This latest round of workplace audits on employers clearly indicates that the I-9 inspection is now a top priority in U.S. immigration enforcement policy that targets employers rather than employees via the workplace raids of the past.

This alert outlines the current processes in place for I-9 inspections and includes practical advice on how to respond to an audit as well as steps to take now to ensure that your business is in compliance.

Notice of Inspection – NOI

The inspection process begins with HSI serving a Notice of Inspection (NOI) on an employer, which informs them that HSI will perform a comprehensive review of (i.e. audit) their hiring records (specifically Form I-9s and associated documents) to determine compliance with employment eligibility verification laws.  Upon receiving an NOI, an employer is required to produce the company’s I-9s within three business days, after which ICE will conduct an inspection for compliance.

In Phase I of the current operation, between Jan. 29 and March 30, 2018, HSI served 2,540 NOIs and made 61 arrests.  During Phase II, between July 16 and 20, HSI served 2,738 NOIs and made 32 arrests.

ICE is the federal agency responsible for upholding the Immigration Reform and Control Act (IRCA), a law designed to protect jobs for U.S. citizens and others who are lawfully employed, eliminate unfair competitive advantages for companies that hire an illegal workforce, and strengthen public safety and national security.

Under IRCA, employers are required to verify the identity and employment eligibility of all individuals they hire, and to document that information using the Employment Eligibility Verification Form I-9. ICE/HSI uses the I-9 inspection program to promote compliance with the law, part of a comprehensive strategy to address and deter illegal employment. Inspections are one of the most powerful tools the federal government uses to ensure that businesses are complying with U.S. employment laws.

A ‘Culture of Compliance’

Derek N. Benner, Acting Executive Associate Director for HIS, stated: “Employers need to understand that the integrity of their employment records is just as important to the federal government as the integrity of their tax files and banking records.  All industries, regardless of size, location and type are expected to comply with the law.”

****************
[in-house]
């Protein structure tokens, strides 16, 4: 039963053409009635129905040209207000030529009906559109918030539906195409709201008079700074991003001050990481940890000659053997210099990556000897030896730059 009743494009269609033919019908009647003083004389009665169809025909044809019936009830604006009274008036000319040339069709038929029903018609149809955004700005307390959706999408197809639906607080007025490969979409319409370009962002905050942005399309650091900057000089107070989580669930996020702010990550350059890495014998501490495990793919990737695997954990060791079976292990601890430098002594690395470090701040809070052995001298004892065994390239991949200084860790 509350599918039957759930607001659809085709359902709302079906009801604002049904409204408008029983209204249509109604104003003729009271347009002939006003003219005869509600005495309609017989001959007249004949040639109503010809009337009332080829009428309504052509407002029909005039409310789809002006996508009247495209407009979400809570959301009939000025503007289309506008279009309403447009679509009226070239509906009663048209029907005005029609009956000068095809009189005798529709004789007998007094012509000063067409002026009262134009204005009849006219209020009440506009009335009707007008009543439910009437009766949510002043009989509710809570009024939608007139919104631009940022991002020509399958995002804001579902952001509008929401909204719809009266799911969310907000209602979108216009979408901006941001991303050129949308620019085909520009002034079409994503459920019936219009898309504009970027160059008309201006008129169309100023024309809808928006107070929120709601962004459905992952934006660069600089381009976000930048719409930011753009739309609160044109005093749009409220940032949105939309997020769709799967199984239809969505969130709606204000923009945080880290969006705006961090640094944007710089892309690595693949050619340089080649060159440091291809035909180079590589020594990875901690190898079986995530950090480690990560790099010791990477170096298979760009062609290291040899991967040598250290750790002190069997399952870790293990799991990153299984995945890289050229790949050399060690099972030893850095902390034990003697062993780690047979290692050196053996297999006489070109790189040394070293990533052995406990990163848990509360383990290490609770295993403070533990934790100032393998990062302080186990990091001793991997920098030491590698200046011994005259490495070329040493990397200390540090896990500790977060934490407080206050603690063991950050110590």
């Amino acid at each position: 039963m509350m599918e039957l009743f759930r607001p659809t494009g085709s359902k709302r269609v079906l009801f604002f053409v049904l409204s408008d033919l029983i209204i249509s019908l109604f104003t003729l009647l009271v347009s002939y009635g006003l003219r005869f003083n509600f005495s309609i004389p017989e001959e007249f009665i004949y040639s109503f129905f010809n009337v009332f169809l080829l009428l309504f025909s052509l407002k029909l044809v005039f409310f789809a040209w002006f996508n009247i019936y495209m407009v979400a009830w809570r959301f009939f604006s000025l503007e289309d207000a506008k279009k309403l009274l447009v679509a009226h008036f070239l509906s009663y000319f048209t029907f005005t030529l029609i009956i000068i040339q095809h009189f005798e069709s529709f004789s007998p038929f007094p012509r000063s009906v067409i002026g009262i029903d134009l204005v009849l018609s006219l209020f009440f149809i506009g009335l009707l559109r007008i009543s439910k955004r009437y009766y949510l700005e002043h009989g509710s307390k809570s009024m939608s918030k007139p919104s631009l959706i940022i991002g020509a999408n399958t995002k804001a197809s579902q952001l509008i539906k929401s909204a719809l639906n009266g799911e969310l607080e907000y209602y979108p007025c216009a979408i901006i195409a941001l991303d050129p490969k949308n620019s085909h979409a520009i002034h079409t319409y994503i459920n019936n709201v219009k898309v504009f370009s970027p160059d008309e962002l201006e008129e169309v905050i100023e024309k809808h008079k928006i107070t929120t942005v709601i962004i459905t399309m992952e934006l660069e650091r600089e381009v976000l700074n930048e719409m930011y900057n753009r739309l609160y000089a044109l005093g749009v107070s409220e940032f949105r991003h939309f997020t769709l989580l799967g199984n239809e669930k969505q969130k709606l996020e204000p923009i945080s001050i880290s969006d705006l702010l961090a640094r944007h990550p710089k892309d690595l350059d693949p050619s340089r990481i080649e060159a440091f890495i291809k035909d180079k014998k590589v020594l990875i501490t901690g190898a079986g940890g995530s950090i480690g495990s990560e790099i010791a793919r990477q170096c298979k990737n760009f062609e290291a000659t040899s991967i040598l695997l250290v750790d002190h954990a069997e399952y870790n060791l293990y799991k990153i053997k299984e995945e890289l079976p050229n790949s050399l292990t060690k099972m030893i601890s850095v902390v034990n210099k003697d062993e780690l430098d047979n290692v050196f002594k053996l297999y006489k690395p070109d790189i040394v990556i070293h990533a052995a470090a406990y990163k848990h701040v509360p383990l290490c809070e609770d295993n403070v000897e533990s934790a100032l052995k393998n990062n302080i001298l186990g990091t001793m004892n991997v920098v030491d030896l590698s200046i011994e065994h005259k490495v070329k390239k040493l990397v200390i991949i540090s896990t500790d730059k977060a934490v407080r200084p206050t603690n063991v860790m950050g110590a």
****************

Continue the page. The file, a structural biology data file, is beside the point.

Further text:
Benner contends that worksite enforcement “protects jobs for U.S. citizens and others who are lawfully employed, eliminates unfair competitive advantages for companies that hire an illegal workforce, and strengthen public safety and national security.”

HSI increased the number of I-9 audits, Benner said, to “create a culture of compliance among employers.”

All employers in the United States are required to have a Form I-9 on file for all employees to verify their identity and authorization to work in the United States. The law requires that employers execute this process upon hire of an employee, review and record the individual’s original, valid identity documents and determine whether those documents reasonably appear to be genuine and related to the individual.

HSI follows a detailed process when conducting a Form I-9 inspection.  Guidance on that process and the associated civil fine structure can be found here.  This guidance outlines ICE’s process for a Form I-9 inspection, the penalties for various related violations, and the factors ICE considers during the course of the inspection and in determining a fine, including mitigating or enhancing factors involved.

Civil Fines and Potential Prosecution

Employers determined not to be in compliance with the law face the likelihood of civil fines and could ultimately face criminal prosecution if it is determined that they were knowingly violating the law. All workers encountered during these investigations who are unauthorized to remain in the United States are subject to administrative arrest and removal from the country.

Failure to follow the law can result in criminal and civil penalties.  In FY17, businesses were ordered to pay $97.6 million in judicial forfeitures, fines, and restitution, and $7.8 million in civil fines, including one company whose financial penalties represented the largest payment ever levied in an immigration case.  (See our earlier post on this topic.)

Monetary penalties for substantive and uncorrected technical violations, errors that the layperson often view as ‘paperwork errors’ range from $220 to $2,200 per violation and penalties for knowingly hiring and continuing to employ violations range from $3,548 to $19,242 per violation. In determining penalty amounts, ICE imposes a higher fine rate on employers with a higher percentage of I-9s with violations and then considers five factors to either enhance or mitigate fine amounts: the size of the business, good faith effort to comply, seriousness of violation, whether the violation involved unauthorized workers and history of previous violations.

What To Do if the Government Wants to Inspect Your I-9s:

  • Call your immigration attorney immediately. The time period for responding to ICE is short and it is critical that documents submitted in response to the notice be well-organized and presented in the best light possible.
  • DO NOT submit any documents to ICE without seeking the advice of counsel.
  • DO NOT consent to an immediate inspection if agents show up without warning. You have up to three days to respond/submit documents.
  • DO NOT submit more than what is asked for (such as expired I-9s for former employees, payroll records listing employees not subject to the inspection, etc.)
  • DO NOT let agents take original records without permitting you to take copies